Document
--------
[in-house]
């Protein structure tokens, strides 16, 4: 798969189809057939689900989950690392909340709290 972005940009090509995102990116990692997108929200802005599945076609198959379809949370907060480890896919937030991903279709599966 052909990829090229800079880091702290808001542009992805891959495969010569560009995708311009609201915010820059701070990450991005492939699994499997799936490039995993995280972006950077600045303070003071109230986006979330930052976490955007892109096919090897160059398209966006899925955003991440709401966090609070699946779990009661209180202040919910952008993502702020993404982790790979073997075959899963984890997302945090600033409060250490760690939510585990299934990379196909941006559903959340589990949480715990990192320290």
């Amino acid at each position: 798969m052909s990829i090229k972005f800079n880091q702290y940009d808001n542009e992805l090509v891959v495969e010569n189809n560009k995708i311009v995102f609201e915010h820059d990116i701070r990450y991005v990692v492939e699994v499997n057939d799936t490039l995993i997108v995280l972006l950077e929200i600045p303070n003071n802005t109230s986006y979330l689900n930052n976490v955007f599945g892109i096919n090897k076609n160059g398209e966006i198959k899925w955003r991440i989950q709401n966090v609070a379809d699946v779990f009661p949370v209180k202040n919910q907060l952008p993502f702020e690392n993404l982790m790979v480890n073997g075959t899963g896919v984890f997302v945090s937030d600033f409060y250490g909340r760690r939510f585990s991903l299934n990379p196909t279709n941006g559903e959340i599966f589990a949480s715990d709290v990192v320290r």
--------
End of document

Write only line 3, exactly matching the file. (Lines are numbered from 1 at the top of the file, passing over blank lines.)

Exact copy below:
């Amino acid at each position: 798969m052909s990829i090229k972005f800079n880091q702290y940009d808001n542009e992805l090509v891959v495969e010569n189809n560009k995708i311009v995102f609201e915010h820059d990116i701070r990450y991005v990692v492939e699994v499997n057939d799936t490039l995993i997108v995280l972006l950077e929200i600045p303070n003071n802005t109230s986006y979330l689900n930052n976490v955007f599945g892109i096919n090897k076609n160059g398209e966006i198959k899925w955003r991440i989950q709401n966090v609070a379809d699946v779990f009661p949370v209180k202040n919910q907060l952008p993502f702020e690392n993404l982790m790979v480890n073997g075959t899963g896919v984890f997302v945090s937030d600033f409060y250490g909340r760690r939510f585990s991903l299934n990379p196909t279709n941006g559903e959340i599966f589990a949480s715990d709290v990192v320290r």